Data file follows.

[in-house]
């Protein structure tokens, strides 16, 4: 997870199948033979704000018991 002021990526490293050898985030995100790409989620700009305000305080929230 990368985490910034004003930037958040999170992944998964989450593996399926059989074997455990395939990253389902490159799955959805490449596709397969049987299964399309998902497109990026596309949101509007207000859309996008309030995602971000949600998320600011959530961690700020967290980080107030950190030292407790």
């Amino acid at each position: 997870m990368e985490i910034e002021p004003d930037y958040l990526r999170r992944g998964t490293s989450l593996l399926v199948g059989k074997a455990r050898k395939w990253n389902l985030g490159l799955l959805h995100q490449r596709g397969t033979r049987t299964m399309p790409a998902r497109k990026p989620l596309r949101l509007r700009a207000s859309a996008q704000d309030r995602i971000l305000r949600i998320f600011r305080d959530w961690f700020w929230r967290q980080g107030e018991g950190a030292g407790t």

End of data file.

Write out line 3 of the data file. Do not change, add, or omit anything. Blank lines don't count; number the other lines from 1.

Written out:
């Amino acid at each position: 997870m990368e985490i910034e002021p004003d930037y958040l990526r999170r992944g998964t490293s989450l593996l399926v199948g059989k074997a455990r050898k395939w990253n389902l985030g490159l799955l959805h995100q490449r596709g397969t033979r049987t299964m399309p790409a998902r497109k990026p989620l596309r949101l509007r700009a207000s859309a996008q704000d309030r995602i971000l305000r949600i998320f600011r305080d959530w961690f700020w929230r967290q980080g107030e018991g950190a030292g407790t």